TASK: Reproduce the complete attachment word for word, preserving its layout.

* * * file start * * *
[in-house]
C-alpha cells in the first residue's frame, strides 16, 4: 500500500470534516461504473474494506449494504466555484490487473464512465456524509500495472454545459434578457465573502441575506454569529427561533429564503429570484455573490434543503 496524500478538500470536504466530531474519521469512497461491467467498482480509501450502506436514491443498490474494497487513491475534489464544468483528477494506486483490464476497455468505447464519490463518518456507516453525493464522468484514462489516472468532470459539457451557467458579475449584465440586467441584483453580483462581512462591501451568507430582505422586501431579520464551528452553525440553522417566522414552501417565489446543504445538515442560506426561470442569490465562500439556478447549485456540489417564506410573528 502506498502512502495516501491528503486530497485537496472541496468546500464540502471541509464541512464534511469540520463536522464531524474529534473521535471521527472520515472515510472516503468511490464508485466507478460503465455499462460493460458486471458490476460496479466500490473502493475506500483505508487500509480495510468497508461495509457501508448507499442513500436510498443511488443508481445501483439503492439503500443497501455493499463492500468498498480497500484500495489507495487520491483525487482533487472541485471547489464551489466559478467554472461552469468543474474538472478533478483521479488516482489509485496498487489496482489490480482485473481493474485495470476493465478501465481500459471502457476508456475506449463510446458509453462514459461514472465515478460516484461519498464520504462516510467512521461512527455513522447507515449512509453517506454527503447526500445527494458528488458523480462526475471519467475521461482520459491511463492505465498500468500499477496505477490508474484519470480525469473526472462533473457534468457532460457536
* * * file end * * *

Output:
[in-house]
C-alpha cells in the first residue's frame, strides 16, 4: 500500500470534516461504473474494506449494504466555484490487473464512465456524509500495472454545459434578457465573502441575506454569529427561533429564503429570484455573490434543503 496524500478538500470536504466530531474519521469512497461491467467498482480509501450502506436514491443498490474494497487513491475534489464544468483528477494506486483490464476497455468505447464519490463518518456507516453525493464522468484514462489516472468532470459539457451557467458579475449584465440586467441584483453580483462581512462591501451568507430582505422586501431579520464551528452553525440553522417566522414552501417565489446543504445538515442560506426561470442569490465562500439556478447549485456540489417564506410573528 502506498502512502495516501491528503486530497485537496472541496468546500464540502471541509464541512464534511469540520463536522464531524474529534473521535471521527472520515472515510472516503468511490464508485466507478460503465455499462460493460458486471458490476460496479466500490473502493475506500483505508487500509480495510468497508461495509457501508448507499442513500436510498443511488443508481445501483439503492439503500443497501455493499463492500468498498480497500484500495489507495487520491483525487482533487472541485471547489464551489466559478467554472461552469468543474474538472478533478483521479488516482489509485496498487489496482489490480482485473481493474485495470476493465478501465481500459471502457476508456475506449463510446458509453462514459461514472465515478460516484461519498464520504462516510467512521461512527455513522447507515449512509453517506454527503447526500445527494458528488458523480462526475471519467475521461482520459491511463492505465498500468500499477496505477490508474484519470480525469473526472462533473457534468457532460457536